28 02 2014
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Featuring a Zebra Sharbo X 0.4mm Blood Red Gel Refill ordered back in 2010

Thanks to an incurable case of pen-ADD, I’ve got a lot of cool pens ordered in a fit of JetPens mania, played with for a while, and then forgotten about before getting a chance to do a review—and I’m working on that! The Tombow Pfit is now benefiting from my renewed attention.

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Apparently, the clip features a flat surface so it can be decorated with stickers or jewels if desired. Clearly I’ve been owning this pen all wrong. Someone hand me some adhesive decoratives.

It looks like a full-sized pen cut in half with a bright clip streamlined into the side of it. The grip-like grey section is more for looks than function, as it doesn’t seem to line up much with my grip. Overall in the looks department it fits in comfortably with other trendy hip little Japanese pens.

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Pfit probably stands for “petite fit” but I will also accept “possible fit” “panther fit” and “propane-based fit” as potentially fitting answers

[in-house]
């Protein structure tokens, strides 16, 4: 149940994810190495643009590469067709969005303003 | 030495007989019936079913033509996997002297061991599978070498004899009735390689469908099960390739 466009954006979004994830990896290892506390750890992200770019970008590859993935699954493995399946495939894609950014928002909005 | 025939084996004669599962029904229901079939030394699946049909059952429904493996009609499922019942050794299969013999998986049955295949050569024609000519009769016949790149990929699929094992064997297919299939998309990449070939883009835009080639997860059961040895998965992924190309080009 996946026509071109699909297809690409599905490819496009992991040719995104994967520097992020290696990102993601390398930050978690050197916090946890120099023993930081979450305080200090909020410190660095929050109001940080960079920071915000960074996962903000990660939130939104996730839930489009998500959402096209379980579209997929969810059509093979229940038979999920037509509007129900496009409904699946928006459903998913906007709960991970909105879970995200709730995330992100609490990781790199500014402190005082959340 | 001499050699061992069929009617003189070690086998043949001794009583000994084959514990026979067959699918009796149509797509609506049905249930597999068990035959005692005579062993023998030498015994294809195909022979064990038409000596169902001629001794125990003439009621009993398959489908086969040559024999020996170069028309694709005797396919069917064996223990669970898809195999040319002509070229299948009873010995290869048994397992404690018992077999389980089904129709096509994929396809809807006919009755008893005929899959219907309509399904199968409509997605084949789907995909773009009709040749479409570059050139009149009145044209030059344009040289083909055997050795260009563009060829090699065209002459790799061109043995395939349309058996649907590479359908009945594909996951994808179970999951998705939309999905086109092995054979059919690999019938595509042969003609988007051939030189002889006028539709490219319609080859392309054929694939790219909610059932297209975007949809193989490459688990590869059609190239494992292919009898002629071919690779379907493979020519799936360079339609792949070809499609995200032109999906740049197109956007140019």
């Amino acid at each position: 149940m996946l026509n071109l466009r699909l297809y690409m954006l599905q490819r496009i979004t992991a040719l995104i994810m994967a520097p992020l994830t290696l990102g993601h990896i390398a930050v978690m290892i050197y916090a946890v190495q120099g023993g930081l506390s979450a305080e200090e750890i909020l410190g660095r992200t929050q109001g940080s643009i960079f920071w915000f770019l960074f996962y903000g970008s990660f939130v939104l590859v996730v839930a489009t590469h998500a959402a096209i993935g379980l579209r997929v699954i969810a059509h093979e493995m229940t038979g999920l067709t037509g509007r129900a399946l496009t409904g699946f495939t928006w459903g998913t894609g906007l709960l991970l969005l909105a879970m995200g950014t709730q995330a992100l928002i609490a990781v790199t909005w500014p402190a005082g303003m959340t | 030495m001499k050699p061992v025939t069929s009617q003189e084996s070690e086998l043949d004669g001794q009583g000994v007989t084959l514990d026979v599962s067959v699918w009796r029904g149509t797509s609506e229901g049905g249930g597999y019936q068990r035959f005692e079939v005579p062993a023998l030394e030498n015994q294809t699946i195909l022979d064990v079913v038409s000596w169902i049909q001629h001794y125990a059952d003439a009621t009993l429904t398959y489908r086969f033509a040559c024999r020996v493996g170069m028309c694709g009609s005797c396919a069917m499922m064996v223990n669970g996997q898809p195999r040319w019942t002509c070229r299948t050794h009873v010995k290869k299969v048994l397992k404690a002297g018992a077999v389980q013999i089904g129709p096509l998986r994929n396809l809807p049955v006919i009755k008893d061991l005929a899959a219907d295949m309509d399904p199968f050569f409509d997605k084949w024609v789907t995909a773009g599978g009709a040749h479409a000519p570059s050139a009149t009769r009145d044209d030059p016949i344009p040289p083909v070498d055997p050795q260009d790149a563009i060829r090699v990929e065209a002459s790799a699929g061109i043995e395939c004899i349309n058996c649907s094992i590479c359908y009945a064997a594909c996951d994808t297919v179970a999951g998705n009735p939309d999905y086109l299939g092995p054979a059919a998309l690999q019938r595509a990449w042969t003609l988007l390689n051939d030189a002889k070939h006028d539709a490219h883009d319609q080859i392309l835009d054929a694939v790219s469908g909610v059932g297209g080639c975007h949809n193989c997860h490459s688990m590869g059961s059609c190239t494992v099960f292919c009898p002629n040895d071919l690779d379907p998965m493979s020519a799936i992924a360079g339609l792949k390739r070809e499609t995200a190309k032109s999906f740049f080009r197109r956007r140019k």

The clip has good clippability to it. It clips to the hard cover of my notebook, onto my lanyard, on a pocket, onto a bunch of pages (maybe not all of those at the same time) without looking too bulky.

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And you can hook it on a little lanyard loop! In case you need to lash it to one thing and clip it to another and thus hold together the very fabric of your office

The cool thing about the clip is that to retract the pen, you open the clip. The pen can’t be deployed when you’ve got it clipped on a pocket, because the clip is slightly open. It’s a fun mechanism to play with—push the knock to deploy, open the clip to retract, and repeat until someone smacks the Pfit out of your hands.

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Who even knows what I did with the old refill, probably bartered it to a wizard for candy